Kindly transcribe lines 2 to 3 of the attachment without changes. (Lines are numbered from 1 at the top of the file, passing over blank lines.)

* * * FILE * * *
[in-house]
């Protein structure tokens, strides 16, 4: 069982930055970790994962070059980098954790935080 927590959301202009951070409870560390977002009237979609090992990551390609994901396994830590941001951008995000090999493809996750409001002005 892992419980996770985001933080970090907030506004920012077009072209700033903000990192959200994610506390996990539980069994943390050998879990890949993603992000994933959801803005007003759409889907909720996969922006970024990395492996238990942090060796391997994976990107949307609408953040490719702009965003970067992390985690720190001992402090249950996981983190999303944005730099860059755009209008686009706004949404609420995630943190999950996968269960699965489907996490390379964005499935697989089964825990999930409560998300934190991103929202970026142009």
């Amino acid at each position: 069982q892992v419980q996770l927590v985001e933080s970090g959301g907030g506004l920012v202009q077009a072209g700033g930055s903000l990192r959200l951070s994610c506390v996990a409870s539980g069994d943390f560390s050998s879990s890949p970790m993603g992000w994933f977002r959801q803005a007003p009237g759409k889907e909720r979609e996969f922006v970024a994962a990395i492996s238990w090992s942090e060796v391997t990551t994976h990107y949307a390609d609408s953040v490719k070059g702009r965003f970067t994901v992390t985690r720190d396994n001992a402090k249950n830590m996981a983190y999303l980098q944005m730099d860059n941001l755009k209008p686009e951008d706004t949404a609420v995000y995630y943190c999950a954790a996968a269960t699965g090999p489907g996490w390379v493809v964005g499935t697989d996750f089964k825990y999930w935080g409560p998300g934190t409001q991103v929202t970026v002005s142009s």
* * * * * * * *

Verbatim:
């Protein structure tokens, strides 16, 4: 069982930055970790994962070059980098954790935080 927590959301202009951070409870560390977002009237979609090992990551390609994901396994830590941001951008995000090999493809996750409001002005 892992419980996770985001933080970090907030506004920012077009072209700033903000990192959200994610506390996990539980069994943390050998879990890949993603992000994933959801803005007003759409889907909720996969922006970024990395492996238990942090060796391997994976990107949307609408953040490719702009965003970067992390985690720190001992402090249950996981983190999303944005730099860059755009209008686009706004949404609420995630943190999950996968269960699965489907996490390379964005499935697989089964825990999930409560998300934190991103929202970026142009």
């Amino acid at each position: 069982q892992v419980q996770l927590v985001e933080s970090g959301g907030g506004l920012v202009q077009a072209g700033g930055s903000l990192r959200l951070s994610c506390v996990a409870s539980g069994d943390f560390s050998s879990s890949p970790m993603g992000w994933f977002r959801q803005a007003p009237g759409k889907e909720r979609e996969f922006v970024a994962a990395i492996s238990w090992s942090e060796v391997t990551t994976h990107y949307a390609d609408s953040v490719k070059g702009r965003f970067t994901v992390t985690r720190d396994n001992a402090k249950n830590m996981a983190y999303l980098q944005m730099d860059n941001l755009k209008p686009e951008d706004t949404a609420v995000y995630y943190c999950a954790a996968a269960t699965g090999p489907g996490w390379v493809v964005g499935t697989d996750f089964k825990y999930w935080g409560p998300g934190t409001q991103v929202t970026v002005s142009s």